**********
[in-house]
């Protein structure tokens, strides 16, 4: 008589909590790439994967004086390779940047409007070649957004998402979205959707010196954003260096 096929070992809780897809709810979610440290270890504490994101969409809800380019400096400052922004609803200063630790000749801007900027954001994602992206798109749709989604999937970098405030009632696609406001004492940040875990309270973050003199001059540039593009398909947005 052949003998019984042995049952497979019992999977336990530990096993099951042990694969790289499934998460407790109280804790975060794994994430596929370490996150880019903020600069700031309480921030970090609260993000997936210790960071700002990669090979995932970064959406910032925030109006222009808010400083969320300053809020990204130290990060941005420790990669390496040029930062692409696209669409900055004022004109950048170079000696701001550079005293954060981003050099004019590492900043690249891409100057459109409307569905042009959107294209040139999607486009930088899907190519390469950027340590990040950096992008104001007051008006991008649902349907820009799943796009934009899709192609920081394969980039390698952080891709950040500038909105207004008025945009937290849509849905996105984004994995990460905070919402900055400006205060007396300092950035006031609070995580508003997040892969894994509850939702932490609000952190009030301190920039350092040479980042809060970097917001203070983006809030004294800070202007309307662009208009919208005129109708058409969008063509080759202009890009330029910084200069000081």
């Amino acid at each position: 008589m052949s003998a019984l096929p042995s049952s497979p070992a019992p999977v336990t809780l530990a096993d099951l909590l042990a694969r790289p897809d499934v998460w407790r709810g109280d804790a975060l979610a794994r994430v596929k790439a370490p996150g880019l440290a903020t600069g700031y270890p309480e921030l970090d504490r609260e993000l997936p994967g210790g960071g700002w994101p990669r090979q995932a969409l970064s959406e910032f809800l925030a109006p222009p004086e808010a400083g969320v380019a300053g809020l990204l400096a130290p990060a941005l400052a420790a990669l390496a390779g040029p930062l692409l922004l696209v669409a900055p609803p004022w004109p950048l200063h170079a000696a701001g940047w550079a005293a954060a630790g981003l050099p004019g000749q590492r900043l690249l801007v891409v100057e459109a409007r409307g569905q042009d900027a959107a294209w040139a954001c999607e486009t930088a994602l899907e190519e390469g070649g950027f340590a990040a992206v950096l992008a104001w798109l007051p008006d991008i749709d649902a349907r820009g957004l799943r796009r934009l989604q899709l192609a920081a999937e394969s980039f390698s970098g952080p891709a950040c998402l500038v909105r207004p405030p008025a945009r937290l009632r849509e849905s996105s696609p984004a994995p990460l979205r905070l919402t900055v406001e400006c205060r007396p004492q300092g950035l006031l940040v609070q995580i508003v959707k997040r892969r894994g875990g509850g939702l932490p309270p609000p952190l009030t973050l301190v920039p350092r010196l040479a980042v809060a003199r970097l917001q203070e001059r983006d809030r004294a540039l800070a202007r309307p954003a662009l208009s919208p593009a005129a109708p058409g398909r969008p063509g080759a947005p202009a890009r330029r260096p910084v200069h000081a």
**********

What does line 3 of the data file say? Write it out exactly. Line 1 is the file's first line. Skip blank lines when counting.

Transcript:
């Amino acid at each position: 008589m052949s003998a019984l096929p042995s049952s497979p070992a019992p999977v336990t809780l530990a096993d099951l909590l042990a694969r790289p897809d499934v998460w407790r709810g109280d804790a975060l979610a794994r994430v596929k790439a370490p996150g880019l440290a903020t600069g700031y270890p309480e921030l970090d504490r609260e993000l997936p994967g210790g960071g700002w994101p990669r090979q995932a969409l970064s959406e910032f809800l925030a109006p222009p004086e808010a400083g969320v380019a300053g809020l990204l400096a130290p990060a941005l400052a420790a990669l390496a390779g040029p930062l692409l922004l696209v669409a900055p609803p004022w004109p950048l200063h170079a000696a701001g940047w550079a005293a954060a630790g981003l050099p004019g000749q590492r900043l690249l801007v891409v100057e459109a409007r409307g569905q042009d900027a959107a294209w040139a954001c999607e486009t930088a994602l899907e190519e390469g070649g950027f340590a990040a992206v950096l992008a104001w798109l007051p008006d991008i749709d649902a349907r820009g957004l799943r796009r934009l989604q899709l192609a920081a999937e394969s980039f390698s970098g952080p891709a950040c998402l500038v909105r207004p405030p008025a945009r937290l009632r849509e849905s996105s696609p984004a994995p990460l979205r905070l919402t900055v406001e400006c205060r007396p004492q300092g950035l006031l940040v609070q995580i508003v959707k997040r892969r894994g875990g509850g939702l932490p309270p609000p952190l009030t973050l301190v920039p350092r010196l040479a980042v809060a003199r970097l917001q203070e001059r983006d809030r004294a540039l800070a202007r309307p954003a662009l208009s919208p593009a005129a109708p058409g398909r969008p063509g080759a947005p202009a890009r330029r260096p910084v200069h000081a």